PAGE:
By Rebecca Bulnes
By Lee Zimmerman
By Rebecca Bulnes
By S. Pajot
By S. Pajot, Liz Tracy, Kat Bein, & Sean Levisman
By Kat Bein
By Ashley Rogers
It's not uncommon for so-called fans to dismiss a band's latest offering in favor of the early work that first hooked them. And it seems that nowhere is that kind of I-liked-them-when snobbery more prevalent than in the world of rock music. But frankly, Incubus couldn't give a damn.
On each and every one of its releases, this rock crew has fearlessly switched gears. Plenty of people who grabbed hold of the early funk-metal fest Fungus Amongus in 1995 were probably scratching their heads as they listened to 1997's less visceral yet infinitely more progressive S.C.I.E.N.C.E. And this pattern of perpetual reinvention has repeated itself, over and over, from 1999's Make Yourself through 2001's Morning View, 2004's A Crow Left of the Murder, and 2006's Light Grenades.
So it's really no surprise that recently released album If Not Now, When? proves to be the band's most ballsy growth spurt yet. Of course, the outfit makes no apologies for this newest change of direction. On the contrary, as drummer Jose Pasillas recently told New Times, Incubus is simply intent on being real.
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New Times: Your new album,If Not Now, When?, is very different from anything Incubus has done before. How did you guys get there?
Jose Pasillas: I think it was just the album that was ready to be written. We never sit down and conceptualize where we want to go. It was just sort of the music that was coming forth. It was just the next step in our evolution, with this more elegant, moody sort of record. I think it was just time for us to write this record. And without much thought, it just sort of came out.
You've always tried new things and not banked on previous successes. But that involves a leap of faith, doesn't it?
Yeah. I mean there's always sort of a risk involved when doing that. But we've never really written music in the way some bands may have, where they see what works, what's successful, and emulate that sort of system, I guess. We just follow our hearts and hope that our fans will follow us. Some do, and some don't.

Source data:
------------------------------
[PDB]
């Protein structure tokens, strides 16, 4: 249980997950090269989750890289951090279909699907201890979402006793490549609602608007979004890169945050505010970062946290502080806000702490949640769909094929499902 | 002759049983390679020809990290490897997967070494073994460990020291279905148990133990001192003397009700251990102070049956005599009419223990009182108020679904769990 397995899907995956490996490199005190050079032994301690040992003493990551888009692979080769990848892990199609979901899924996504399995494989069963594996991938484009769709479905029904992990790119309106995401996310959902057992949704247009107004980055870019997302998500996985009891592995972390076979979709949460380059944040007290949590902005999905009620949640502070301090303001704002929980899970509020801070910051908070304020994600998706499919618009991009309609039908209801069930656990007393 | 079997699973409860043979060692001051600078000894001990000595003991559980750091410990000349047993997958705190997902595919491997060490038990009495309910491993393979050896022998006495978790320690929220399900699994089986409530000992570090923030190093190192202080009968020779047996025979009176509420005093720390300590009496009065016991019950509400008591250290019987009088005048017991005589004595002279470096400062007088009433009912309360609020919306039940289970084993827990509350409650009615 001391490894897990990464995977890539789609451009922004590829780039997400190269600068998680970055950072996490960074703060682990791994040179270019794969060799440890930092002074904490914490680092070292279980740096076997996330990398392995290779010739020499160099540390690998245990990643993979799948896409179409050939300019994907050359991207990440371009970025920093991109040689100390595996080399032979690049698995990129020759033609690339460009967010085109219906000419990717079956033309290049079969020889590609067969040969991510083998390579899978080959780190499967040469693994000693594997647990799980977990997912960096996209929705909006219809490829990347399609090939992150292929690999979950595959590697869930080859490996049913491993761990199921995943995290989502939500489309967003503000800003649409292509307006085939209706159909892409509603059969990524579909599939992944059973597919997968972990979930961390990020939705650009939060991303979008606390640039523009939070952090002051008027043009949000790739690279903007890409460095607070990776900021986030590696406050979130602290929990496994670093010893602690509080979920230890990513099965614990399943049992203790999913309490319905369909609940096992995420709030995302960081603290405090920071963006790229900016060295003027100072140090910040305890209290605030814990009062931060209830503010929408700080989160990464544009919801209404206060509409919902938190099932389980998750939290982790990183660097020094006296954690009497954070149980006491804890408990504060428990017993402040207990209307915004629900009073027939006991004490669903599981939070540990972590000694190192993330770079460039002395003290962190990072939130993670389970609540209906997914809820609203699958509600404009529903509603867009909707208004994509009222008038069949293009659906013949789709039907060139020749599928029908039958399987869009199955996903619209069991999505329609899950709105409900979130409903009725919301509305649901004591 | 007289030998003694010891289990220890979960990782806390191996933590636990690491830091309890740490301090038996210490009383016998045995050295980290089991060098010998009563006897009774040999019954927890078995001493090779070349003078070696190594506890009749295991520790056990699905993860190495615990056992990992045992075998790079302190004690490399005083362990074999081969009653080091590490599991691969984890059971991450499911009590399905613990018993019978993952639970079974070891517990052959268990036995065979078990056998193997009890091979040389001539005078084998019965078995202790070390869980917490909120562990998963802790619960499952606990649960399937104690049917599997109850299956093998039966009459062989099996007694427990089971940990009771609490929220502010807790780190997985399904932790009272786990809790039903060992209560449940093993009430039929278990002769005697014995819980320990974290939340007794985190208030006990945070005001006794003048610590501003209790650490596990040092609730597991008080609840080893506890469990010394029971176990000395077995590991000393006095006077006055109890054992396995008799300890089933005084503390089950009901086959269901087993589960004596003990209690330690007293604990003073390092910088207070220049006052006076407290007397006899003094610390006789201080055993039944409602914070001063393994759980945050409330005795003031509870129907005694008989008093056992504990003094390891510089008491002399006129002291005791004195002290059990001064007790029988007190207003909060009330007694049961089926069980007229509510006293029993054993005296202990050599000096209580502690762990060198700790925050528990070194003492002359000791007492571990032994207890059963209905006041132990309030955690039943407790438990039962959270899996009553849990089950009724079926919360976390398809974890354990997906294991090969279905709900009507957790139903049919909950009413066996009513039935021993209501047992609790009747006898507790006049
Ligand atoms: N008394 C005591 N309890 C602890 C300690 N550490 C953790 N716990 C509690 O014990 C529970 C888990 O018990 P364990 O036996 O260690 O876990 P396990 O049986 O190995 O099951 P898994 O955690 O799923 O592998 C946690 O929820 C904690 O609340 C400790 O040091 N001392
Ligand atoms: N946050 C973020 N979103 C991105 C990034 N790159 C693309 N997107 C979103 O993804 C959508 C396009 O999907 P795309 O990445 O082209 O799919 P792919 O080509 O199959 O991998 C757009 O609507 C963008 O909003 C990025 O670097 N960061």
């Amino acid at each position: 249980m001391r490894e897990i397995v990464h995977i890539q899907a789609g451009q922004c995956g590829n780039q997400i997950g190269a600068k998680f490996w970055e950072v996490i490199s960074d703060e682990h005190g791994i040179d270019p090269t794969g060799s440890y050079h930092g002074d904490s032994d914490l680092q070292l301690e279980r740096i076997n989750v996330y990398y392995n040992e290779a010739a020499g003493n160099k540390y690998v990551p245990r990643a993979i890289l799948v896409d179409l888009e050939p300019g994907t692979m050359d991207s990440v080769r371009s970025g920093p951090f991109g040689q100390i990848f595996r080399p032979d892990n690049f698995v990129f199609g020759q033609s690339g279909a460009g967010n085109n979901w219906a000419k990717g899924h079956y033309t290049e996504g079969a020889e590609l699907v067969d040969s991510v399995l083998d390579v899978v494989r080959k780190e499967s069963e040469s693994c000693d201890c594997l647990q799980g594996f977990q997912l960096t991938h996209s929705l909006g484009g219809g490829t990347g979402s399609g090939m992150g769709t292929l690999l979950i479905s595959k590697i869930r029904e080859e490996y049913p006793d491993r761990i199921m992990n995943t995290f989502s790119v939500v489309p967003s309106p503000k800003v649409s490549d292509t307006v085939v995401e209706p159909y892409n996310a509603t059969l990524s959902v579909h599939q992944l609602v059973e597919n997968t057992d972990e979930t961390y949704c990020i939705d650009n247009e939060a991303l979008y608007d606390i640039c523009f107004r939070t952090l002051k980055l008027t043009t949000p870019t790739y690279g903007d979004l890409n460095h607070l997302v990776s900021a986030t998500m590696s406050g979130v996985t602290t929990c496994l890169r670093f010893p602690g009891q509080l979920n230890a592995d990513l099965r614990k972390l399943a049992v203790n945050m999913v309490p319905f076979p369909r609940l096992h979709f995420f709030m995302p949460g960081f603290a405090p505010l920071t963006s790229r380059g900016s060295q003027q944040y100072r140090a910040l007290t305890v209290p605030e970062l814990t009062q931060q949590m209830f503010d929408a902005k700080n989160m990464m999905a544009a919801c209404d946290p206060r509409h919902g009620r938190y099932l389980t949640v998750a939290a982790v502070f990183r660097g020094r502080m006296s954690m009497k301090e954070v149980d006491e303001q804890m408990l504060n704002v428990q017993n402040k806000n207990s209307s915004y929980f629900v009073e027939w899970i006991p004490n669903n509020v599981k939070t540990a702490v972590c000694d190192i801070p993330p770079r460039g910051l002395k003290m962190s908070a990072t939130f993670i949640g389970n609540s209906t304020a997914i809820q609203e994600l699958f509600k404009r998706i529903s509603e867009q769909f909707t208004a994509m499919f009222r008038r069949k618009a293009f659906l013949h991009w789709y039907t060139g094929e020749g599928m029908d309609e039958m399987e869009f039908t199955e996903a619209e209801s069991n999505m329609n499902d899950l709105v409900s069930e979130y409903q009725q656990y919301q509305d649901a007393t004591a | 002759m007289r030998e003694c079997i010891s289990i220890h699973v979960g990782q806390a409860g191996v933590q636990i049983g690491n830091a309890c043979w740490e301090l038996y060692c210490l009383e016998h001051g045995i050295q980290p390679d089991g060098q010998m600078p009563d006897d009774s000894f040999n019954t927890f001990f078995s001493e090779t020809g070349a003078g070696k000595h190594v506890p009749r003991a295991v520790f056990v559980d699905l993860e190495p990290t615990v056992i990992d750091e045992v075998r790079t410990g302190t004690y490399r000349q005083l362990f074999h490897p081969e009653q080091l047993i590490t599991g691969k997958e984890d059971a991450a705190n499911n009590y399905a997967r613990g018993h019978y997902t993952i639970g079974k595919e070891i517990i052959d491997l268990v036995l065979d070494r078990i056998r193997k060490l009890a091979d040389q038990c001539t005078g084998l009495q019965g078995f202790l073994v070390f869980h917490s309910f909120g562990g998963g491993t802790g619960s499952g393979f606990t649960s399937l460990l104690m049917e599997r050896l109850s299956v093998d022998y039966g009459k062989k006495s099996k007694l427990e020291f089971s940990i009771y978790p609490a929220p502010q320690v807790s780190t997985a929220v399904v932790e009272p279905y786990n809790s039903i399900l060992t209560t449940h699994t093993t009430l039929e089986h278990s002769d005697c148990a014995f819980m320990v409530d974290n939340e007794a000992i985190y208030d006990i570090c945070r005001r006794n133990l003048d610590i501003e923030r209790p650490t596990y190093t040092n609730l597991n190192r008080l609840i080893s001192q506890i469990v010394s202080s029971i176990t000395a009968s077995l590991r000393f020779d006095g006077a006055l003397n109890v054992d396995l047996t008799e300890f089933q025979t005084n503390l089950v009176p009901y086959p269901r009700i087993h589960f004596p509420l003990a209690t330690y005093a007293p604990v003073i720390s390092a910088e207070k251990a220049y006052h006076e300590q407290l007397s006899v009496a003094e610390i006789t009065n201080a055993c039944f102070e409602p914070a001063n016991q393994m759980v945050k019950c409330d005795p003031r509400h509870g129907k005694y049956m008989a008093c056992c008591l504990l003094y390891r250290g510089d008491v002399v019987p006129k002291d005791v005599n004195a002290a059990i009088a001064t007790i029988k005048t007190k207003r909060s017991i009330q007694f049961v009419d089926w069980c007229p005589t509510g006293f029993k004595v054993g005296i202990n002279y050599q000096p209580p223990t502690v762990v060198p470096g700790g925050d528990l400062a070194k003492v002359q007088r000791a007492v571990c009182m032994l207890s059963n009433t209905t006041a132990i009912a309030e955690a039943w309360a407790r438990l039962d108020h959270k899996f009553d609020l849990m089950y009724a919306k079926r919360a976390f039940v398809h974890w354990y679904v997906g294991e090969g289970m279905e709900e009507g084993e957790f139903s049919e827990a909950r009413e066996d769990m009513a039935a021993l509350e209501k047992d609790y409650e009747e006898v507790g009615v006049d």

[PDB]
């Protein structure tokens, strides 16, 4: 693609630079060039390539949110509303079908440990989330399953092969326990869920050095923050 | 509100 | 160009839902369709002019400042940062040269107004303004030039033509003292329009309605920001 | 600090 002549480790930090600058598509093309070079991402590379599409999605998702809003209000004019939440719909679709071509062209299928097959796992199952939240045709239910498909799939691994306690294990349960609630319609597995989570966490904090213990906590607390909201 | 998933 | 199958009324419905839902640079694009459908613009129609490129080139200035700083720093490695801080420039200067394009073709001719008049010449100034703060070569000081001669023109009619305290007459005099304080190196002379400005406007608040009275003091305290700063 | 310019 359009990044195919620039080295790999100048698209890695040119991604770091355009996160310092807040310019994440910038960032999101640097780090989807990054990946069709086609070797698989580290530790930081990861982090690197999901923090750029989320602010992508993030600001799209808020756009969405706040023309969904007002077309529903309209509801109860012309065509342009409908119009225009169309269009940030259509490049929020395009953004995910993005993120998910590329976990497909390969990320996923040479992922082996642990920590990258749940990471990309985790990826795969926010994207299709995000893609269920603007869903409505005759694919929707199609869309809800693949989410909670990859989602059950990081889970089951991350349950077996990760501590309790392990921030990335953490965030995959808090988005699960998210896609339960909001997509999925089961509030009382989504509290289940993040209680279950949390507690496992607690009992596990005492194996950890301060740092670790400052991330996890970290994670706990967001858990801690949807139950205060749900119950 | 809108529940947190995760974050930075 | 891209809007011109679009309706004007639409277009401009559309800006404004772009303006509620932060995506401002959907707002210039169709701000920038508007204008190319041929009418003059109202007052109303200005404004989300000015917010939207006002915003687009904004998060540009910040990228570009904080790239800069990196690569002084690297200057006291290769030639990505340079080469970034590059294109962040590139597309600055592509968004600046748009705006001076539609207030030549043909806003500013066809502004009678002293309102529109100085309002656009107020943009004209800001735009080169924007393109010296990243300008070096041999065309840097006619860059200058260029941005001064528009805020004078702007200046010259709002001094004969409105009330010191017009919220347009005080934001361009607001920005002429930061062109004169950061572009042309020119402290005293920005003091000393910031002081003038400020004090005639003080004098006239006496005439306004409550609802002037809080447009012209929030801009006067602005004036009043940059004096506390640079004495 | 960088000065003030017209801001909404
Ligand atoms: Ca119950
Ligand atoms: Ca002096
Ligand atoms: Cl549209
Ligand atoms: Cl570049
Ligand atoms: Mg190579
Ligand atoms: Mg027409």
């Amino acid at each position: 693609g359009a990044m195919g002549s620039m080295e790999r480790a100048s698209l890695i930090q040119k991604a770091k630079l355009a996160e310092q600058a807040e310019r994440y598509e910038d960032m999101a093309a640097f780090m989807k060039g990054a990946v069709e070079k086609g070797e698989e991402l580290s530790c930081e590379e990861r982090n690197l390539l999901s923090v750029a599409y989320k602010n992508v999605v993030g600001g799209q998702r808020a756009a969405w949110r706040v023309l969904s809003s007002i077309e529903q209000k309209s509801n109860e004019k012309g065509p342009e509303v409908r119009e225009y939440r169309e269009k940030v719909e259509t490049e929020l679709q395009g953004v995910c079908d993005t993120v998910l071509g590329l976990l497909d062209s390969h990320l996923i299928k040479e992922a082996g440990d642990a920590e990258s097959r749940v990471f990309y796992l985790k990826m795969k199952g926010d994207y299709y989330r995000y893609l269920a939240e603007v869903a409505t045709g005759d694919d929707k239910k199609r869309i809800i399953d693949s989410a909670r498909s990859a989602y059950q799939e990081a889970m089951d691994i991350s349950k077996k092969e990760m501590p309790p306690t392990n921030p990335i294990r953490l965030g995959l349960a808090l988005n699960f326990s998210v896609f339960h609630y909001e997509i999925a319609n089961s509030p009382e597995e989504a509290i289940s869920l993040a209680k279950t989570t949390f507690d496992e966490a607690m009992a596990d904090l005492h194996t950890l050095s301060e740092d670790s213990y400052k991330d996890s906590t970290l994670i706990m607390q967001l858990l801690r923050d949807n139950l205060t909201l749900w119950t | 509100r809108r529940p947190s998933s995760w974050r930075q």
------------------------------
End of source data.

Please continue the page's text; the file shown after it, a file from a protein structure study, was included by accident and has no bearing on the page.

Rock fans in particular can be very fickle about bands trying new things.
Yeah, I agree. I think if anyone has been a fan of our band and looked at the past six records, they know we're not going to write the same record twice. It is going to be different. It is going to be a change. And unfortunately, we lose fans at every stop. I'm sure we do.
On the other side, we gain fans. So it's just sort of the game we play. We can't please everyone, you know? First and foremost, we try to please ourselves. We try to write music that we love, that we are passionate about, and that interests us. And that's what we do. That's what we've always done. And luckily, we've had a lot of fans follow us, and we've gained a lot of fans along the way.
Well, Incubus has been at it for a long time. Is it challenging to keep it together?
As far as longevity, we've figured out what works for us and what doesn't. I think we all realize we're in a very unique situation. We get to play music and travel the world as a career, which is a very rare thing. And to be able to love something you do, as a career, is very unique. So I think us understanding and appreciating that keeps us on the same page.
And we're brothers. We've been doing this for 20 years. And we know that this is our love, this is our life, and we want to do it as long as we can. So we figure out how to make it work.